In February I had a Plan, 2020

Cotton string, ink and driftwood

Width 280 cm

The work represents life during Covid-19; how the year 2020 began with great plans gradually forgotten in the face of chaos and despair.

The work is an installation hanging from the ceiling, made of 1000 meters of knotted white cotton string (diameter 4 mm). Some of the strings are dyed with black ink. Strings of various lengths are attached to 2.8-meter-long driftwood collected from the Yarra River, Melbourne.

The work begins according to the rules and with a design familiar to macram√© art. In the middle is a circular “nest” that protrudes from the artwork in three dimensions. The nest depicts this moment in which we now live; we stay in the home nest, trying to keep ourselves and others safe. The work gradually transitions into a state of randomness and chaos without rules or order. The dark strings try to creep into the middle, spreading chaos around them. The organic material in the installation, cotton and wood, refers to life.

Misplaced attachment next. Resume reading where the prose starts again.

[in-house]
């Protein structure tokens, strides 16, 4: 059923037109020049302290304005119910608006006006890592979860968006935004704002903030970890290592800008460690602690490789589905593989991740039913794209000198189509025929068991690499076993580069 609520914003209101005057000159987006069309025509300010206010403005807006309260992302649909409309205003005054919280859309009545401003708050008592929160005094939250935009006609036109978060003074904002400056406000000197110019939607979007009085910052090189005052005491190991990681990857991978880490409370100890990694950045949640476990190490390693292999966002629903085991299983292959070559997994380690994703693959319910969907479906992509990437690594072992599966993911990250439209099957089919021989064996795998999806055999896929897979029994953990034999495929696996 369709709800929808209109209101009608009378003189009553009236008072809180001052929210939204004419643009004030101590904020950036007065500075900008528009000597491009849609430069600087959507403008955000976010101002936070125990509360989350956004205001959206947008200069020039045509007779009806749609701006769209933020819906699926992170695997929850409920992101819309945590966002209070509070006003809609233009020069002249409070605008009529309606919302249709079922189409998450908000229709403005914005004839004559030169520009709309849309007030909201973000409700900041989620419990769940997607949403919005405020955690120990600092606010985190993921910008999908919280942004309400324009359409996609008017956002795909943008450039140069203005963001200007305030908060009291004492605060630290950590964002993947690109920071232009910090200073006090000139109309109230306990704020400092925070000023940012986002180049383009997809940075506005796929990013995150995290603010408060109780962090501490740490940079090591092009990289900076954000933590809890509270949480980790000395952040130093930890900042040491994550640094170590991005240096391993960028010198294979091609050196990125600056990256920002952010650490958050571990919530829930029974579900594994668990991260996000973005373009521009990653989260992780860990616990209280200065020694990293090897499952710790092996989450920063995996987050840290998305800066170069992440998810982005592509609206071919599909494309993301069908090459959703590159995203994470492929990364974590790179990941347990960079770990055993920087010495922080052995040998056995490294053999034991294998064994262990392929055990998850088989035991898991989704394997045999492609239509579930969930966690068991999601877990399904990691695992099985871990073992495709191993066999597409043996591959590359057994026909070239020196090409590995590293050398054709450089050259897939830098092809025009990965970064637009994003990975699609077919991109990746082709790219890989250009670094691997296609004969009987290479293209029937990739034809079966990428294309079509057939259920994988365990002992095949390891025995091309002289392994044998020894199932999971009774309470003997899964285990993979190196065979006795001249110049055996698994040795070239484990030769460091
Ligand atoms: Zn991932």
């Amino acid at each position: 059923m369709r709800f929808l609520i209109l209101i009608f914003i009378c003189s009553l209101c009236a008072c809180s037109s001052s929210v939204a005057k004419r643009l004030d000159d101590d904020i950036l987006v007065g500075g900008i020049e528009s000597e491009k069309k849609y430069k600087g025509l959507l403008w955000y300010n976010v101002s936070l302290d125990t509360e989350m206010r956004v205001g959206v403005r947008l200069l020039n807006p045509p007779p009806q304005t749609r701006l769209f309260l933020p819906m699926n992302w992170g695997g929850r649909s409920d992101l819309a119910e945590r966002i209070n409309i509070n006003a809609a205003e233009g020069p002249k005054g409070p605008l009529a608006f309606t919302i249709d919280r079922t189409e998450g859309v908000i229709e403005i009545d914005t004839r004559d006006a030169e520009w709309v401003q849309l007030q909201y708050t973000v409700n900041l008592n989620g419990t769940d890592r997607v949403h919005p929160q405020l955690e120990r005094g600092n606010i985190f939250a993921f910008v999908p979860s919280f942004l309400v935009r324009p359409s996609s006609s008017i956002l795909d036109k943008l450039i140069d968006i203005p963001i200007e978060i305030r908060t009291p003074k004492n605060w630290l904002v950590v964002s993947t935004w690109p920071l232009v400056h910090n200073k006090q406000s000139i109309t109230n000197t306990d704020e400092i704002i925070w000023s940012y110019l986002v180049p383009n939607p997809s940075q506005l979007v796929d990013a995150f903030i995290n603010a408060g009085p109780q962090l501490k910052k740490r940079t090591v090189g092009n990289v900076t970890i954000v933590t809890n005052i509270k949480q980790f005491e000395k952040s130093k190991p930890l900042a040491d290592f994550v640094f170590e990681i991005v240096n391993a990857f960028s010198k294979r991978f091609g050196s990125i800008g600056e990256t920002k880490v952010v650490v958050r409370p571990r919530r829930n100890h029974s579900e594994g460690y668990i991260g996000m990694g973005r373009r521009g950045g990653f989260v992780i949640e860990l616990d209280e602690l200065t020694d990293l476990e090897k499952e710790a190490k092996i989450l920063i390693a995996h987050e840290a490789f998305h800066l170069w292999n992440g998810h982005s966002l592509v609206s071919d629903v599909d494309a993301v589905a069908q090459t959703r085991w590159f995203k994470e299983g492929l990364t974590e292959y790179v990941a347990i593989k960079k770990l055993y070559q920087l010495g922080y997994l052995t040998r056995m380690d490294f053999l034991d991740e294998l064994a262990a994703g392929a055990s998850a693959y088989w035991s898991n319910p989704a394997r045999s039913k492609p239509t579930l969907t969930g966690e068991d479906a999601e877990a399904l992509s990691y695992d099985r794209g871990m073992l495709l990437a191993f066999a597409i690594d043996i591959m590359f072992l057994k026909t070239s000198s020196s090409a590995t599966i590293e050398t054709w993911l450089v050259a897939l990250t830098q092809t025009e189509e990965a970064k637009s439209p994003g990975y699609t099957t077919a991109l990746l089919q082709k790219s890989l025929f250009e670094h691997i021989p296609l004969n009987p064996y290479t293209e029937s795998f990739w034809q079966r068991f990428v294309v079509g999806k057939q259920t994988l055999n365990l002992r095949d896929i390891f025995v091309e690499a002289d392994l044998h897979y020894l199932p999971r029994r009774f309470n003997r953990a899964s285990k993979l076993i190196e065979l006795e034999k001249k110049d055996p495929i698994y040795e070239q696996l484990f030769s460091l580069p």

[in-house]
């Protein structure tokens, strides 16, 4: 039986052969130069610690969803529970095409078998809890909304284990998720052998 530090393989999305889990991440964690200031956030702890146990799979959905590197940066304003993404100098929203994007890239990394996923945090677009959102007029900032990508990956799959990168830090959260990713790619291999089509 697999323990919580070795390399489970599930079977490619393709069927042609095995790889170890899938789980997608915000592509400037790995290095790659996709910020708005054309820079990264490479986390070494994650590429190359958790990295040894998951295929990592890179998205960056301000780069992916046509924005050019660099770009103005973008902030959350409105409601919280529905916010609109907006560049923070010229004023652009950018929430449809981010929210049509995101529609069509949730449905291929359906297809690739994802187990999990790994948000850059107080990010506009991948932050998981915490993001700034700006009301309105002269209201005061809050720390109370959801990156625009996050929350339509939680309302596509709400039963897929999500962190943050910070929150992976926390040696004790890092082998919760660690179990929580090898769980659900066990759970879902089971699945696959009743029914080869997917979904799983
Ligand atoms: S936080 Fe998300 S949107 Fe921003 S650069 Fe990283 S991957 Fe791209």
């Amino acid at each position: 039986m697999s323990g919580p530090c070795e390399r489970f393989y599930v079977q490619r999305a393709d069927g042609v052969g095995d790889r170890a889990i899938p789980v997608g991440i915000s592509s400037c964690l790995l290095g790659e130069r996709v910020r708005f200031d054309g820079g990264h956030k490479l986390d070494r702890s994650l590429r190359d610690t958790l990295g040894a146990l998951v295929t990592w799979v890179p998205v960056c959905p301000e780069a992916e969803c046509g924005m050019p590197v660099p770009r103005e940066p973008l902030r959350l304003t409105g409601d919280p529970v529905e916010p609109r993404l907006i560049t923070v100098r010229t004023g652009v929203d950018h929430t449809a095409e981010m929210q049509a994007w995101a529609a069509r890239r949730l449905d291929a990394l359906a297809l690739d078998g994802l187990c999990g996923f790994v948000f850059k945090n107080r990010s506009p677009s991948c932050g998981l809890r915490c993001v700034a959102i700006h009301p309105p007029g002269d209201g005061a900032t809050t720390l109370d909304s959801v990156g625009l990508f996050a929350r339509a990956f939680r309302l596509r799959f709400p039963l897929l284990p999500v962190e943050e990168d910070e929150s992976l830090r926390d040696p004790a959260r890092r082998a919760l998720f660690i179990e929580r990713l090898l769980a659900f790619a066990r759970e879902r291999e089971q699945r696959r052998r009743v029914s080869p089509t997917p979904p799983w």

Thousands of threads are knotted in different ways, and the work of art can be viewed from all sides as you can walk around it. The labour of the work is visible. The presentation of the artwork is flexible as it can be placed differently in different spaces, thus always creating a new whole. The order of the strings and knots lying on the floor is random, depending on how it exhibits the appearance changes. Therefore, the work itself can determine the way in which it represents itself. It operates in the space between the 2- and 3-dimensional spaces and claims the surface around it. So it is making the space around it a part of the artwork.

The work is a process of intuitive, spontaneous and experimental. The installation also introduces light and shadow as one of its elements. By creating reflections and shadows, the work takes on a new dimension and speaks a new language. It represents the communication between what we see directly and what is only reflected in us. Each shadow is different, and the interpretations are unique